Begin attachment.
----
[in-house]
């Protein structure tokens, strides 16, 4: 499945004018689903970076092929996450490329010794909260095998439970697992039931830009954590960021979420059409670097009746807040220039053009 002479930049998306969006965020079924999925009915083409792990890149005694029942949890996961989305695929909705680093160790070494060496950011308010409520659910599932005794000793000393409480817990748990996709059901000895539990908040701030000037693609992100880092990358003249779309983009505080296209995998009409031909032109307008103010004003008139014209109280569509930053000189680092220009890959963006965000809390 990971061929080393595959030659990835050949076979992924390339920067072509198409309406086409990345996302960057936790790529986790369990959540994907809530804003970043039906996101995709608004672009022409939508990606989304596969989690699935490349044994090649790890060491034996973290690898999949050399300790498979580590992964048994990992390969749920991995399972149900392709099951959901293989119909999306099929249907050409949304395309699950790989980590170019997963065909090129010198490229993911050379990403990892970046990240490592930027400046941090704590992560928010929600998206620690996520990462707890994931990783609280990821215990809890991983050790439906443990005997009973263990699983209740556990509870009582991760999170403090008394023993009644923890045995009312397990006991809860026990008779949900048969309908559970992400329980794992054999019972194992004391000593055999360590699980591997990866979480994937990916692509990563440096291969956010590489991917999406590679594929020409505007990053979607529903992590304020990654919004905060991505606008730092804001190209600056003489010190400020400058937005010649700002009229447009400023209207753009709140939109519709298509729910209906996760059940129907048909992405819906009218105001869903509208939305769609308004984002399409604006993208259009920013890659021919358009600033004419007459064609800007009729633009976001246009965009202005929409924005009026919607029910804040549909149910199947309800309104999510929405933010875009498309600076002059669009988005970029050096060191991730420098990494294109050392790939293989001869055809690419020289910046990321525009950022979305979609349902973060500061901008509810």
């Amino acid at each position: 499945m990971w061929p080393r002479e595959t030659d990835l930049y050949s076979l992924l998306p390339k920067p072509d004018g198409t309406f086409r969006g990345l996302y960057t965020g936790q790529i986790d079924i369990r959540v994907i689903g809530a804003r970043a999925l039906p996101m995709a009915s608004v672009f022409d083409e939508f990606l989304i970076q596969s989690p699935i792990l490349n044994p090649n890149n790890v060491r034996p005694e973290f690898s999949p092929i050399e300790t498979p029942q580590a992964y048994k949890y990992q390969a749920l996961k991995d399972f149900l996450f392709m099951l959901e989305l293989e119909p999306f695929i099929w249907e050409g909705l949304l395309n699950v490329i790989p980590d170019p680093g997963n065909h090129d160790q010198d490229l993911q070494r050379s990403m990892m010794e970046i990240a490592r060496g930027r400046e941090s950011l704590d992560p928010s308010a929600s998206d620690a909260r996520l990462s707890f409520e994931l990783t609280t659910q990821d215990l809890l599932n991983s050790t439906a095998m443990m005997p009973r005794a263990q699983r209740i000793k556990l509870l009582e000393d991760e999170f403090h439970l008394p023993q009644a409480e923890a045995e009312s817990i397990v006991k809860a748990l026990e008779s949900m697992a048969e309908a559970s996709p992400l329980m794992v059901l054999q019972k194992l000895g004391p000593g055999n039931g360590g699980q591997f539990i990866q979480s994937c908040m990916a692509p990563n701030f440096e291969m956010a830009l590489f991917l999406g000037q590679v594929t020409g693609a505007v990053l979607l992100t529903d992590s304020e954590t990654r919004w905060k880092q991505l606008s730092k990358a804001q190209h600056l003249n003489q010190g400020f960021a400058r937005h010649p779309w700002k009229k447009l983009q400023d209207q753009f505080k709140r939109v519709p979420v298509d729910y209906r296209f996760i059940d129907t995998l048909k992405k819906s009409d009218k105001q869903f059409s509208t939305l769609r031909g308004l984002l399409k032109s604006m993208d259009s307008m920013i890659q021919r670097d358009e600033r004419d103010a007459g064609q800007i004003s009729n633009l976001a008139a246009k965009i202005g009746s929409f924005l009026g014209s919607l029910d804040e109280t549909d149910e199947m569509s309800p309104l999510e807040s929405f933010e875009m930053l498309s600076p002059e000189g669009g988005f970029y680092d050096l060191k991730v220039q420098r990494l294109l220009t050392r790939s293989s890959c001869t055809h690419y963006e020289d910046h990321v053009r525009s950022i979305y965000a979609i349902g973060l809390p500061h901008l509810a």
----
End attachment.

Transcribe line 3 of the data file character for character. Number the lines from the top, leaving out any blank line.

């Amino acid at each position: 499945m990971w061929p080393r002479e595959t030659d990835l930049y050949s076979l992924l998306p390339k920067p072509d004018g198409t309406f086409r969006g990345l996302y960057t965020g936790q790529i986790d079924i369990r959540v994907i689903g809530a804003r970043a999925l039906p996101m995709a009915s608004v672009f022409d083409e939508f990606l989304i970076q596969s989690p699935i792990l490349n044994p090649n890149n790890v060491r034996p005694e973290f690898s999949p092929i050399e300790t498979p029942q580590a992964y048994k949890y990992q390969a749920l996961k991995d399972f149900l996450f392709m099951l959901e989305l293989e119909p999306f695929i099929w249907e050409g909705l949304l395309n699950v490329i790989p980590d170019p680093g997963n065909h090129d160790q010198d490229l993911q070494r050379s990403m990892m010794e970046i990240a490592r060496g930027r400046e941090s950011l704590d992560p928010s308010a929600s998206d620690a909260r996520l990462s707890f409520e994931l990783t609280t659910q990821d215990l809890l599932n991983s050790t439906a095998m443990m005997p009973r005794a263990q699983r209740i000793k556990l509870l009582e000393d991760e999170f403090h439970l008394p023993q009644a409480e923890a045995e009312s817990i397990v006991k809860a748990l026990e008779s949900m697992a048969e309908a559970s996709p992400l329980m794992v059901l054999q019972k194992l000895g004391p000593g055999n039931g360590g699980q591997f539990i990866q979480s994937c908040m990916a692509p990563n701030f440096e291969m956010a830009l590489f991917l999406g000037q590679v594929t020409g693609a505007v990053l979607l992100t529903d992590s304020e954590t990654r919004w905060k880092q991505l606008s730092k990358a804001q190209h600056l003249n003489q010190g400020f960021a400058r937005h010649p779309w700002k009229k447009l983009q400023d209207q753009f505080k709140r939109v519709p979420v298509d729910y209906r296209f996760i059940d129907t995998l048909k992405k819906s009409d009218k105001q869903f059409s509208t939305l769609r031909g308004l984002l399409k032109s604006m993208d259009s307008m920013i890659q021919r670097d358009e600033r004419d103010a007459g064609q800007i004003s009729n633009l976001a008139a246009k965009i202005g009746s929409f924005l009026g014209s919607l029910d804040e109280t549909d149910e199947m569509s309800p309104l999510e807040s929405f933010e875009m930053l498309s600076p002059e000189g669009g988005f970029y680092d050096l060191k991730v220039q420098r990494l294109l220009t050392r790939s293989s890959c001869t055809h690419y963006e020289d910046h990321v053009r525009s950022i979305y965000a979609i349902g973060l809390p500061h901008l509810a």